Sunday, April 08, 2012

Confusion of the red-baiters

I am rather worried (in a charitable way) at the confusion afflicting the little-know “Communist Party of Britain (Marxist-Leninist)” (who are not for one moment to be confused with the proper Communist Party) but who are sometimes to be found handing out a magazine at trade union events, or leaving copies lying around at Congress House.

In January, their journal “Workers” lauded (anonymously) the fact that “The unprecedented national stoppage of 30 November was the best possible riposte to the Coalition’s economic statement of 29 November. Two million workers striking, marching, providing emergency cover or showing solidarity with striking colleagues was a great uplift to the people of Britain. Over 30,000 people attended the central London rally. Across Britain thousands of picket lines and hundreds of marches and rallies proclaimed that organised workers still can and will act together.”

Yet, by April, the same freesheet had concluded that the Evening Standard of 1 December had been right that barely a million” had taken strike action, and went on to opine (equally anonymously) as follows;

“Barely a million – this was genuinely written as if to dismiss the biggest strike in a generation, when well over a million public sector workers took strike action to protect their pensions on 30 November. This was easily the biggest show of union strength since the “winter of discontent” and possibly since 1926.
But while the numbers are indeed impressive, and the attempt to belittle this demonstration of collective organisation ridiculous, another story is told if the number is converted into a percentage of all those entitled to take action.
Had the Evening Standard said only 35 per cent took strike action it would look quite different. A third take strike action doesn’t sound half as good as a million. So why is this important? Because 30 November was a paradox. On the one hand it was collective organisation in action, but on the other it showed that this action was not absolute, resolute or sustainable. The strike and its aftermath illustrate where unions are today.”

Whereas the conclusion of January had been that “We’ve already been forced to give our wages to the banks and now their government asks us to starve and freeze in old age. We need to wise up,” the conclusion of April was that “it is time to forget the fads and the political play fighting. Get back to the workplace. Build and develop solidarity at the most local level to the members.” This latter conclusion was based upon an uncritical acceptance of the figures used by our opponents, and an entirely downbeat assessment of the events of 30 November, completely at variance with the (rather exuberant) tone of the contemporaneous assessment of the day three months before.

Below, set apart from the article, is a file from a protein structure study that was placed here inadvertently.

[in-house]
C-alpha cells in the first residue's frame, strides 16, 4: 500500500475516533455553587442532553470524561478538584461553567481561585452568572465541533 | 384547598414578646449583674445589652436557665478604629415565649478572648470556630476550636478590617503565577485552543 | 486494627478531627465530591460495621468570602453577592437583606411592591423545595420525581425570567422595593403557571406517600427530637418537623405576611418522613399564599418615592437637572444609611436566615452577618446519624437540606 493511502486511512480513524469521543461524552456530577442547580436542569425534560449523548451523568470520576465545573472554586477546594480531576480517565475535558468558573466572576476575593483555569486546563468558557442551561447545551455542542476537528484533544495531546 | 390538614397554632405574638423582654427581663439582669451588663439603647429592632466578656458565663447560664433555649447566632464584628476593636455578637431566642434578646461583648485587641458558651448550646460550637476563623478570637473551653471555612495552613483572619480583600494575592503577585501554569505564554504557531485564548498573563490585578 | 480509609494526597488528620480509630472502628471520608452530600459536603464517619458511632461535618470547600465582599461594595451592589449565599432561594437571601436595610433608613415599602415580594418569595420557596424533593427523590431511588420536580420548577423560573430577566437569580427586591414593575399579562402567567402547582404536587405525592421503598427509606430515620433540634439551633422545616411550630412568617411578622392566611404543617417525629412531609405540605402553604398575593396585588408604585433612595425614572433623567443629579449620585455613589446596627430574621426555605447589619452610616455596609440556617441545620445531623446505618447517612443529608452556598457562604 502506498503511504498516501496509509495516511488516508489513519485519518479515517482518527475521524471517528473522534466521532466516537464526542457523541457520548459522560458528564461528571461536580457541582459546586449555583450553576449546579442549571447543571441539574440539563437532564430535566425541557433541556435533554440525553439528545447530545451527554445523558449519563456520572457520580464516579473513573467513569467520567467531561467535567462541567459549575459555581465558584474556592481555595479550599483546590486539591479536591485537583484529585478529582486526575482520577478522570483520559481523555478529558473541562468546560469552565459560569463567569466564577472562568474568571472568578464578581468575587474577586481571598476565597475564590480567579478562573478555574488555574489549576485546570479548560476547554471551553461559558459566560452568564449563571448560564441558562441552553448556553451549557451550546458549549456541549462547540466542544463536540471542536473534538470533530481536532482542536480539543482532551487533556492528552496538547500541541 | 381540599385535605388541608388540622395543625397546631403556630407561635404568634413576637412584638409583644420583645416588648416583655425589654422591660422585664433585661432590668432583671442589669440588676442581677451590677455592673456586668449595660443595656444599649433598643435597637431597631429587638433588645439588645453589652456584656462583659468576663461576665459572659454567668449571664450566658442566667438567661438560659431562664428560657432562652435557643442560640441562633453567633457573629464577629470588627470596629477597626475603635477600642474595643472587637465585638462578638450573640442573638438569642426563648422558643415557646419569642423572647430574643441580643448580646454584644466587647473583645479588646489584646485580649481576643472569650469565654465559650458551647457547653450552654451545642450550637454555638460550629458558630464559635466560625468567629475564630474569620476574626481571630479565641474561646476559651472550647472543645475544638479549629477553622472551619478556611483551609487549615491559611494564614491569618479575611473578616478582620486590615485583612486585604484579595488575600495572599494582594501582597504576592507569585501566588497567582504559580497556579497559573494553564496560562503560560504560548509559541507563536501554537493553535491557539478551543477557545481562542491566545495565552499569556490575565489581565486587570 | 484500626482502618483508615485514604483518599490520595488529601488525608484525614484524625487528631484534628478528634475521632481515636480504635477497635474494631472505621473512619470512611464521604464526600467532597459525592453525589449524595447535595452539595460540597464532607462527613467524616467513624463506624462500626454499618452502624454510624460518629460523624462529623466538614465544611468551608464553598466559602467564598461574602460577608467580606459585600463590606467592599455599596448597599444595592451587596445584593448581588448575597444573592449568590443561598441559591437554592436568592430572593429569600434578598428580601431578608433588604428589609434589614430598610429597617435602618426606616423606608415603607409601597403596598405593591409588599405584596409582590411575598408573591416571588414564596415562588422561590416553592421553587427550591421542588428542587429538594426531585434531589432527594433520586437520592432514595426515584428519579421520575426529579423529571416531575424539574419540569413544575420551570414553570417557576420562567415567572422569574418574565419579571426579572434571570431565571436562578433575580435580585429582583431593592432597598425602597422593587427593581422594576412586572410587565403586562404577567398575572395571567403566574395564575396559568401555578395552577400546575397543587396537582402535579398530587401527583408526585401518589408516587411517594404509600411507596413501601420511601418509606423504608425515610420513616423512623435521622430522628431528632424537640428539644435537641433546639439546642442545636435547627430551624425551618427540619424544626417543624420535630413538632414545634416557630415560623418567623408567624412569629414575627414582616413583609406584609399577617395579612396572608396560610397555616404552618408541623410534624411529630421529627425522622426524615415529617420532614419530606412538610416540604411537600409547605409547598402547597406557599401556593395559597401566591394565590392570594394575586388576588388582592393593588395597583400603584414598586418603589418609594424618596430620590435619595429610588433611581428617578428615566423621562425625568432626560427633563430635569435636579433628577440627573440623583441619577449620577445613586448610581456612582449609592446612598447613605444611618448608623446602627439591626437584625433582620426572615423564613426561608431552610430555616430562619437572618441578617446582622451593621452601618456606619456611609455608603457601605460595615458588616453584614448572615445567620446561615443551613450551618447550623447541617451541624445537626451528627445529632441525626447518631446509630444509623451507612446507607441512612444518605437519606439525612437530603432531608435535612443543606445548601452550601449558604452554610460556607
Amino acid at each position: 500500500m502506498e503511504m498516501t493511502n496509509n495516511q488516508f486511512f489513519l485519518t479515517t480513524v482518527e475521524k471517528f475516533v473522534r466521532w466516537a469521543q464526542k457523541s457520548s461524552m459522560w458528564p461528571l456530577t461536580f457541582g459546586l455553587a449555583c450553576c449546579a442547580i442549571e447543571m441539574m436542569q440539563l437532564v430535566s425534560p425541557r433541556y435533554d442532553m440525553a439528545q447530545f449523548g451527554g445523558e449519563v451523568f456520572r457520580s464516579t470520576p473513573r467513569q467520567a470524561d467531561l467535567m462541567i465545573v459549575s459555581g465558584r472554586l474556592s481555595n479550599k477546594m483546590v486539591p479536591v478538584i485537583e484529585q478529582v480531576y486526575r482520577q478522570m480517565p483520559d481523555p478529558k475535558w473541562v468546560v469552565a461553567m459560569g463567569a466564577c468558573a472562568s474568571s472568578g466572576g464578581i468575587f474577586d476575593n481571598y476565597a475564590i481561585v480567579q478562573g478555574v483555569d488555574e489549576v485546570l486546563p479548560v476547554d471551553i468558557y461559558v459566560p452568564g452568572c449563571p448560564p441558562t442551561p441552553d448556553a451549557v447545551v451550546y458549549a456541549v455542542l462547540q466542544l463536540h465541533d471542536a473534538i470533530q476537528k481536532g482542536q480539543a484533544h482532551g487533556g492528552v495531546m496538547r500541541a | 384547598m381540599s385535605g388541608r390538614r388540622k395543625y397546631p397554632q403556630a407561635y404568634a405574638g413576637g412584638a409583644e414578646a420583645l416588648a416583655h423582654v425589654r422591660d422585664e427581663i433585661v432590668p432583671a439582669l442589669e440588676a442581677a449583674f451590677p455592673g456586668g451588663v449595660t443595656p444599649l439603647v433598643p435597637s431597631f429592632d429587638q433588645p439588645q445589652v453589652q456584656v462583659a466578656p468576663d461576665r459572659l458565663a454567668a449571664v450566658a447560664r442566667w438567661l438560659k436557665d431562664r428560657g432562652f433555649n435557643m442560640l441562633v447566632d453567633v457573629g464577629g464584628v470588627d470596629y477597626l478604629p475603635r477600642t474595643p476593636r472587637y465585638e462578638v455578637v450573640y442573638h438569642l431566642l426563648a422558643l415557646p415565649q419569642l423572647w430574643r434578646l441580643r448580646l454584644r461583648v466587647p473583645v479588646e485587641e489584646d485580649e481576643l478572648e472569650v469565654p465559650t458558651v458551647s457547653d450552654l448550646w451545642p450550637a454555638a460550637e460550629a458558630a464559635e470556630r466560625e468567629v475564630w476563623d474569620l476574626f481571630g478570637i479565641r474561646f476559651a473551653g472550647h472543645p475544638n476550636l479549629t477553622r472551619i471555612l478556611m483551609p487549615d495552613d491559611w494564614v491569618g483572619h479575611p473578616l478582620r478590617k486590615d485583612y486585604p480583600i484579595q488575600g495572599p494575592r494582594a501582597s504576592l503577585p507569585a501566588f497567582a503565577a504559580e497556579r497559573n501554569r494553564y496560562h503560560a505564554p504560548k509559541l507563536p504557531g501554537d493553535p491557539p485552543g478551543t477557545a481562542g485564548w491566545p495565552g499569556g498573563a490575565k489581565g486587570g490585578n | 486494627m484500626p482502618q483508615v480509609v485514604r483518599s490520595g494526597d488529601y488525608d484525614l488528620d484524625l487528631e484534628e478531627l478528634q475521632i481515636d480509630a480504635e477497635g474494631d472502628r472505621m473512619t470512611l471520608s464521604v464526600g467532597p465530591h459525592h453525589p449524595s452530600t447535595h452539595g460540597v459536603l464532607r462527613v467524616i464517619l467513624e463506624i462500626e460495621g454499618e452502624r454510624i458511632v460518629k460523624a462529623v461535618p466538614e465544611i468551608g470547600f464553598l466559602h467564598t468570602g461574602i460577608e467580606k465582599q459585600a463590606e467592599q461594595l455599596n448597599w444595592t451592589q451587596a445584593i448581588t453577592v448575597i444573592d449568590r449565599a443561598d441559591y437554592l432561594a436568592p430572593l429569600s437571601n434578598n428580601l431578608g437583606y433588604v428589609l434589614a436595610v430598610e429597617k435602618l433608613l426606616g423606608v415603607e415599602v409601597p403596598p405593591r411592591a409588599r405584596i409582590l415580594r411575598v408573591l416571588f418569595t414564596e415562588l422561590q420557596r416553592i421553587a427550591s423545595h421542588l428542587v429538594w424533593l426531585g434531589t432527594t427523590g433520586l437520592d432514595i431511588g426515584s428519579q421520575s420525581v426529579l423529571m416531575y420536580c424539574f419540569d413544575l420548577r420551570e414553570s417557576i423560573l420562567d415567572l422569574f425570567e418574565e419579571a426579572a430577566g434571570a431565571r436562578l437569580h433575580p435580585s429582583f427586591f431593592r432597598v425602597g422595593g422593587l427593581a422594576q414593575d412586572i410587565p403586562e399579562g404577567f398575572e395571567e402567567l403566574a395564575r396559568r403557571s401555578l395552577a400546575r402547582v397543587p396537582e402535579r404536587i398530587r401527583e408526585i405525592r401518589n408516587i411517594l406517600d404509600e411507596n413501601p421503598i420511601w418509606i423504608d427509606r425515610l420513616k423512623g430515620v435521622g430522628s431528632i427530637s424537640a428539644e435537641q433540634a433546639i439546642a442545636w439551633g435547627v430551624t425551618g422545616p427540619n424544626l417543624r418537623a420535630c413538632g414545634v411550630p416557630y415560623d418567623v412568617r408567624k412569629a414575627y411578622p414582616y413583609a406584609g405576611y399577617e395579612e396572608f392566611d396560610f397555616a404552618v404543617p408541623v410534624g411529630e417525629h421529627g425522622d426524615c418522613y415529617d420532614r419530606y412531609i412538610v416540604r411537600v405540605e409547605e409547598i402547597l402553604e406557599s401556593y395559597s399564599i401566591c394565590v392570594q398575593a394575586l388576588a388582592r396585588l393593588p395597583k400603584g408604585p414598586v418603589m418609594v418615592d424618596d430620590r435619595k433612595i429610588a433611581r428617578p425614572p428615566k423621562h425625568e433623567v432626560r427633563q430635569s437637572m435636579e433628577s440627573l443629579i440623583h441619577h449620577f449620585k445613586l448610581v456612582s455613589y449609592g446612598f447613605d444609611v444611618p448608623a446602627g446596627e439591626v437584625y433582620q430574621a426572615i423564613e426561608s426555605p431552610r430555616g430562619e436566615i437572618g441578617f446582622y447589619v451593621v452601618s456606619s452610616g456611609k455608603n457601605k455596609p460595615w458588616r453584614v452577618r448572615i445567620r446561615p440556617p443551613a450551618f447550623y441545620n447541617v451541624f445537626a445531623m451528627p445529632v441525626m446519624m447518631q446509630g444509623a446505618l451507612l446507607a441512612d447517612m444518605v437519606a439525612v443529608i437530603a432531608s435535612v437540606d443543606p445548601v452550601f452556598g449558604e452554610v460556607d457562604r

Why should anyone care about the apparent degeneration of a political group noted mostly for its ferocious hostility to those whom it sees as “ultra left fantasists”? In part because they do occasionally say something sensible and give the appearance of being thoughtful about the trade union movement – but in larger part because I have the feeling that their pronouncements are a window into the opinions of some of those who (in our lay-led trade unions) don’t generally put their names to their thoughts.

The thing is, comrades, if your workplace is the Regional or national office of a trade union how can going “back to the workplace” serve to “build and develop solidarity at the most local level to the members?” And when you say that “Workers will organise themselves whatever we call the organisation.” – are you really sure that you mean this?

I’ll check back on the dear old CPBM-L next time I have some spare time. I really wouldn’t suggest anyone bothers with them whilst you have real trade union work to do (and those of us who are genuinely serious about building member-led trade unions certainly have plenty of that to be going on with).


Anonymous said...

I think that the membership who came out on strike reflected the percentage who voted. Locally in the Hospitals in Southampton and Portsmouth union stewards estimate about 10% came out. While Unison predicted 10'000 would be out in Southampton on Nov30th, the rally attracted less than 2500 from all unions. While the figure of 2 million is impressive the density of on the picket line across the whole of the Public Sector was thin in a lot of areas.

Anonymous said...

I don't see what the contradiction is Jon. It was right to praise the success of the 30th Nov but all of us should have been making an analysis of it and concluding what may come next. The second article is an honest and welcome contribution to this.If we didn't pull off a bigger strike, it would have been deemed a failure.
My union cannot even get members out on a Saturday morning to lobby the Lib Dem Conference over pensions and all organising and admin staff were put on a three line whip to turn up as a rent a crowd.
The government has successfully divided the unions and my union is opportunistically using the split to try and recruit Unison members in the NHS.

Anonymous said...

at least they work for a living !